Stories written by Barbara Slavin
Barbara Slavin is a senior fellow at the Atlantic Council's South Asia Center and Washington correspondent for, a new website devoted to news from and about the Middle East. The author of a 2007 book, Bitter Friends, Bosom Enemies: Iran, the US and the Twisted Path to Confrontation, she is a regular commentator on U.S. foreign policy and Iran on NPR, PBS and C-SPAN.A career journalist, Slavin previously served as assistant managing editor for world and national security of The Washington Times, senior diplomatic reporter for USA TODAY, Cairo correspondent for The Economist and as an editor at The New York Times Week in Review.She has covered such key foreign policy issues as the US-led war on terrorism and in Iraq, policy toward "rogue" states, the Iran-Iraq war, and the Arab-Israeli conflict. She has traveled to Iran eight times and was the first US newspaper reporter to interview Iranian President Mahmoud Ahmadinejad. Slavin also served as a public policy scholar at the Woodrow Wilson International Center for Scholars, where she wrote Bitter Friends, and as a senior fellow at the US Institute of Peace, where she researched and wrote the report Mullahs, Money and Militias: How Iran Exerts Its Influence in the Middle East. | Web

U.S. Ratchets Up Economic Pressure on Iran

Under intense pressure from the U.S. Congress and U.S. presidential election politics, the Barack Obama administration Monday declared the Islamic Republic of Iran a "primary money laundering concern" - a designation that stops short of blacklisting Iran's Central Bank but is intended to persuade more foreign governments, banks and companies to curtail business with Iranian financial entities.

SYRIA: Beginning of the End for Assad?

Actions by the Arab League this week have given a regional seal of approval to Syrian opposition forces and could mark the beginning of the end of the Assad family dictatorship that has ruled Syria for more than 40 years.

IRAN: Nuclear Watchdog Details Pre-2003 Weapons Research

A new report on Iran's nuclear programme provides substantial evidence that Iran carried out extensive research into how to make a nuclear weapon prior to 2003 but is shaky about how much work has continued.

A U.S. Army Special Forces Soldier in Shah Wali Kot District, Kandahar Province, Afghanistan. Credit:  Staff Sgt. Jeremy D. Crisp/U.S. Army/CC by 2.0

As U.S. Exits Iraq, “Endgame” in Afghanistan Remains Elusive

Washington's failure to gain Iraqi approval for a significant U.S. military presence in that country beyond December could make it harder for Afghanistan to agree to a similar deployment beyond 2014.

U.S.-NORTH KOREA: Persistence Pays Off with “Rogue” Regimes

The United States and North Korea are resuming the joint search for U.S. soldiers still missing from the Korean War, one of the few positive areas of interaction between two countries estranged for more than 60 years.

As 2012 Polls Loom, Caution’s the Word for Obama Foreign Policy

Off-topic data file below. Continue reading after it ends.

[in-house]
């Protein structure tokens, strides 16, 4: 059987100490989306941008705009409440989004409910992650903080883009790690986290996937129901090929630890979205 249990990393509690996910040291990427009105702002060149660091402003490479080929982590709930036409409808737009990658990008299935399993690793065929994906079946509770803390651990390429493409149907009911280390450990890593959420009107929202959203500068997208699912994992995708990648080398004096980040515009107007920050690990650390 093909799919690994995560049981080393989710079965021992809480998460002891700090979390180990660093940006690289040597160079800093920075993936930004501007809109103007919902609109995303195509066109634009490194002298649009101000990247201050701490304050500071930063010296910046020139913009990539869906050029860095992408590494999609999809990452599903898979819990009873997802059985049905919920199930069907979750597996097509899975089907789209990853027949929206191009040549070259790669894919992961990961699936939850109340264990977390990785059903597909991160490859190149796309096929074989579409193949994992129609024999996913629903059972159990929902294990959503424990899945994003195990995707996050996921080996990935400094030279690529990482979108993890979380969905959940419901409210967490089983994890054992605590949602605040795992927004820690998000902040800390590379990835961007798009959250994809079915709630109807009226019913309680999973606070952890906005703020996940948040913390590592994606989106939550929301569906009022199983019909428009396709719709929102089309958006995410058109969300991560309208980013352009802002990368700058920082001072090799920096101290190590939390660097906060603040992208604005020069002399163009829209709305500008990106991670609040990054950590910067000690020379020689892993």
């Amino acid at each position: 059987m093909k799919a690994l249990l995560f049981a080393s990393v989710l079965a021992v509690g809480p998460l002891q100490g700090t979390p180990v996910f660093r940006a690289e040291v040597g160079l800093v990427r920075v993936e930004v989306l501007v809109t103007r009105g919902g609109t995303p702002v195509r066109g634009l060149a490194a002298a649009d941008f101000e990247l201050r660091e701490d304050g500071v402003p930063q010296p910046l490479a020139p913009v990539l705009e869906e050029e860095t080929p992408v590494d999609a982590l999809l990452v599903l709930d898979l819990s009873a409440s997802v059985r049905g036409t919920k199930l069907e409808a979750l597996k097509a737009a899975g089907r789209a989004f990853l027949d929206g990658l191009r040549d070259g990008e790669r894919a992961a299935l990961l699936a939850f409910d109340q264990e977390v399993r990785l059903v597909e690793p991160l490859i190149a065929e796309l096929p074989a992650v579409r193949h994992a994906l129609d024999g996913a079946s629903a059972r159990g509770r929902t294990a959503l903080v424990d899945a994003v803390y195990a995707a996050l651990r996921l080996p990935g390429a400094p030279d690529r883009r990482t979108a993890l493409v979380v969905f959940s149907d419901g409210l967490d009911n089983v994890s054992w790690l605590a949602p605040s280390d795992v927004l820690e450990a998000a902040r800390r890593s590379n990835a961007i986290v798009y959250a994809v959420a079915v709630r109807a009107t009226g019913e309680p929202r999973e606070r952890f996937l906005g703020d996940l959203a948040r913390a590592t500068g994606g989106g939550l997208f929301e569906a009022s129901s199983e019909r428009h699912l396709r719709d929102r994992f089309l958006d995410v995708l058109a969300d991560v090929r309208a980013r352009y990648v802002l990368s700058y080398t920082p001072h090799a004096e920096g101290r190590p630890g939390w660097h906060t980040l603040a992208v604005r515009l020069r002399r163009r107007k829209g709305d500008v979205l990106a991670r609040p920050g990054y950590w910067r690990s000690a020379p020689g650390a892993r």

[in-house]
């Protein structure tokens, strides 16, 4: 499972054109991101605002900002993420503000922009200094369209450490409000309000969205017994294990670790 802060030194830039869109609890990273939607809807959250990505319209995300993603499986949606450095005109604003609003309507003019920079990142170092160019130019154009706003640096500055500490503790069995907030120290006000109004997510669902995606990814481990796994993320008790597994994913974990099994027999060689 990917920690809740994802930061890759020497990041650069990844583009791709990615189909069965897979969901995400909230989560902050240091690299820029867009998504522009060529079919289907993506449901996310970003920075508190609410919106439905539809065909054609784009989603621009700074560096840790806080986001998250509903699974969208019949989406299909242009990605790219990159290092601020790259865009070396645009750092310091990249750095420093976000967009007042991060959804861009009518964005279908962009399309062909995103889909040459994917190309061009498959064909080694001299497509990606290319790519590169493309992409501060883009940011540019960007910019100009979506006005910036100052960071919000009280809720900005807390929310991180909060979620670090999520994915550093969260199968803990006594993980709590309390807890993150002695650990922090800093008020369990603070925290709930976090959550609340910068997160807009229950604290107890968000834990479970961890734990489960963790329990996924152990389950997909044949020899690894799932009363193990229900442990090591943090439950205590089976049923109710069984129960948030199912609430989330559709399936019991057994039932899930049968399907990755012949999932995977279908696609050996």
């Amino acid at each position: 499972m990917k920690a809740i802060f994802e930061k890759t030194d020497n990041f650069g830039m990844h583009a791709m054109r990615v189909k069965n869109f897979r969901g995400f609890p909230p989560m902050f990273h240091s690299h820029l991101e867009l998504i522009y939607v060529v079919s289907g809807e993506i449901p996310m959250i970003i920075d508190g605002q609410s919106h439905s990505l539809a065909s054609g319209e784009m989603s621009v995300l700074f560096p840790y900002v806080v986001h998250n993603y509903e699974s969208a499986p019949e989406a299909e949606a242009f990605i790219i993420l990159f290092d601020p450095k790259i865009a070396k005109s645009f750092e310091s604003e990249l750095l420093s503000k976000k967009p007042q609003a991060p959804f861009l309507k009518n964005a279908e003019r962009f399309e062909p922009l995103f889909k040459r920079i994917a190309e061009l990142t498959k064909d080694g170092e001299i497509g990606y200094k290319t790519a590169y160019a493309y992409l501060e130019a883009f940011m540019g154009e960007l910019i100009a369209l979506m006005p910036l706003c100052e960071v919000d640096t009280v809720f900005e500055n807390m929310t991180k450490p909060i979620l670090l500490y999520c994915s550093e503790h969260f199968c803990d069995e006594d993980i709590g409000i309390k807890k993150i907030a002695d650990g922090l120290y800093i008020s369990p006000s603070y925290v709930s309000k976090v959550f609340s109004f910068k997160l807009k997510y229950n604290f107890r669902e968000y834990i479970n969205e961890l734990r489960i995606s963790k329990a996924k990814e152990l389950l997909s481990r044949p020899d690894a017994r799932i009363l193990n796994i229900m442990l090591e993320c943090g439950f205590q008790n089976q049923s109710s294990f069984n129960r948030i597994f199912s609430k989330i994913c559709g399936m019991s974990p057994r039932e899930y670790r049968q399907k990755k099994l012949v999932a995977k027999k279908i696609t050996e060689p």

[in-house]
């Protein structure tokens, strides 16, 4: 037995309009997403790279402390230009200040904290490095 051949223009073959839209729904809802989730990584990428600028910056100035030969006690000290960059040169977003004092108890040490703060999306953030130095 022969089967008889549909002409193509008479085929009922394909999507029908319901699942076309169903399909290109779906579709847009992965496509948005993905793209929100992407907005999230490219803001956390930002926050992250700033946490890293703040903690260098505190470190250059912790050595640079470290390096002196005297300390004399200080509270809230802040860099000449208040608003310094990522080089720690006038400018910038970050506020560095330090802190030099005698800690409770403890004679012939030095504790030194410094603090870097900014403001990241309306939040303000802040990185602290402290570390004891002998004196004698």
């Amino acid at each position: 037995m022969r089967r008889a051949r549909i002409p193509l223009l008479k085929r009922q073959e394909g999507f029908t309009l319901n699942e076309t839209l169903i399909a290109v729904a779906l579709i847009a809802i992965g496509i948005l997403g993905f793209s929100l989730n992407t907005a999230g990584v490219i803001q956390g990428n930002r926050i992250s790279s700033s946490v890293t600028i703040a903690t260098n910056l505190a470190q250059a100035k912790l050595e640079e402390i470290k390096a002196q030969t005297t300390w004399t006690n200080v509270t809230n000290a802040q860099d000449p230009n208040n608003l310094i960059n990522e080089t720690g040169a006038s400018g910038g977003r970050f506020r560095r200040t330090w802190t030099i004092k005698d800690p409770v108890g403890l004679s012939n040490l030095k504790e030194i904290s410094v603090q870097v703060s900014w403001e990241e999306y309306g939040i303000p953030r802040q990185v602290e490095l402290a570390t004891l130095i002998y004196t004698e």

U.S. presidents seeking a second term are not known for taking risks in foreign policy in election years.

U.S.: Alleged Iranian Assassination Plot Suspicious, Experts Say

U.S. Justice Department charges that elements of Iran's government were behind a foiled plot on the life of Saudi Arabia's U.S. ambassador have boggled the minds of many Americans knowledgeable about both Iran and terrorism.

Pressure Builds on Iran at Nuclear Watchdog Agency

As Iran continues a slow march toward potential nuclear weapons capability, diplomatic action to contain the programme is likely to shift to the International Atomic Energy Agency (IAEA), whose director general, Yukiya Amano, has taken a harder line than his predecessor about alleged military research by Iran's nuclear scientists.

Iranians in Iraqi Camp to Seek Refugee Status

In a development that could help resolve an eight-year-old diplomatic and humanitarian standoff, the Mujaheddin-e Khalq (MEK), an Iranian opposition group that has several thousand adherents at a military camp in Iraq, has agreed to allow residents to apply for refugee status and be interviewed individually by U.N. officials.

Iranian President Offers Nukes Compromise to U.S.

Iranian President Mahmoud Ahmadinejad said Thursday that Iran would be willing to halt production of enriched uranium that is close to weapons grade if the United States sells Iran fuel for a reactor that produces medical isotopes.

U.S. in a Bind Over Palestine’s Bid for U.N. Recognition

The Palestinian drive for statehood status at the United Nations injects new uncertainty into an already volatile Middle East, threatening to further isolate Israel and diminish already dwindling U.S. influence in the region.

Post-9/11 Rebuffs Set U.S.-Iran Relations on Downward Spiral

Of all the mistakes and missed opportunities that have characterised U.S. foreign policy since Sep. 11, 2001, few may have been as consequential as the failure to improve relations with Iran.

Afghan Security Faces Long-Term Challenges

U.S.-led efforts to build Afghan security forces capable of preventing Taliban resurgence face a series of challenges, from the reluctance of southern Pashtuns to serve in a national army, to maintaining the billions of dollars in infrastructure and equipment provided by the U.S. and other foreign countries over the past decade.

U.S.: New Iran Sanctions Could Bring Unintended Blowback

A new Congressional push to sanction Iran's Central Bank is aimed at reducing Iranian oil revenues, but could backfire and hurt the global economy.

U.S. Silent on Iranian Raids Against Kurdish Terror Group

Iran and the United States don't agree on much these days, but there are a few views they hold in common.

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